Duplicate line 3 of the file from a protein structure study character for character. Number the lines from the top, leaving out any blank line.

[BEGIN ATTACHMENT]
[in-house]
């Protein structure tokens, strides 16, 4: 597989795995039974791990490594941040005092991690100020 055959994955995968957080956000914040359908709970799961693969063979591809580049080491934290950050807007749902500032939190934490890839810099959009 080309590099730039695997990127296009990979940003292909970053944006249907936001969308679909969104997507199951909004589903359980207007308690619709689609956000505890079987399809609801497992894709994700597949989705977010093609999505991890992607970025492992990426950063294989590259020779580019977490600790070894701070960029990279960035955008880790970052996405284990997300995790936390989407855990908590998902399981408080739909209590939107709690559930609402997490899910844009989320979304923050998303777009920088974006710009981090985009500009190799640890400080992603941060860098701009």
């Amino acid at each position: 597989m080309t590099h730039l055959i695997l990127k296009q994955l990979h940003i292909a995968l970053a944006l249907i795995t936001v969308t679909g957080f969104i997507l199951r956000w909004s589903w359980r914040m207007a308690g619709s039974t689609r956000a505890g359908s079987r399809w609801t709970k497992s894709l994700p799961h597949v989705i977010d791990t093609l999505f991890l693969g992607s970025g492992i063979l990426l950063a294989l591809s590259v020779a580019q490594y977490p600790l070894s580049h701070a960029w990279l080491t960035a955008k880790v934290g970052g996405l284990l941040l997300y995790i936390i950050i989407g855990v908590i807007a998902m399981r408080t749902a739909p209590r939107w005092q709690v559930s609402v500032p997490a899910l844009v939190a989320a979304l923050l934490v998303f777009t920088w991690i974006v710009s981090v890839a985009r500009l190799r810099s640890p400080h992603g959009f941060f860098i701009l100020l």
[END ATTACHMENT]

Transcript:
């Amino acid at each position: 597989m080309t590099h730039l055959i695997l990127k296009q994955l990979h940003i292909a995968l970053a944006l249907i795995t936001v969308t679909g957080f969104i997507l199951r956000w909004s589903w359980r914040m207007a308690g619709s039974t689609r956000a505890g359908s079987r399809w609801t709970k497992s894709l994700p799961h597949v989705i977010d791990t093609l999505f991890l693969g992607s970025g492992i063979l990426l950063a294989l591809s590259v020779a580019q490594y977490p600790l070894s580049h701070a960029w990279l080491t960035a955008k880790v934290g970052g996405l284990l941040l997300y995790i936390i950050i989407g855990v908590i807007a998902m399981r408080t749902a739909p209590r939107w005092q709690v559930s609402v500032p997490a899910l844009v939190a989320a979304l923050l934490v998303f777009t920088w991690i974006v710009s981090v890839a985009r500009l190799r810099s640890p400080h992603g959009f941060f860098i701009l100020l």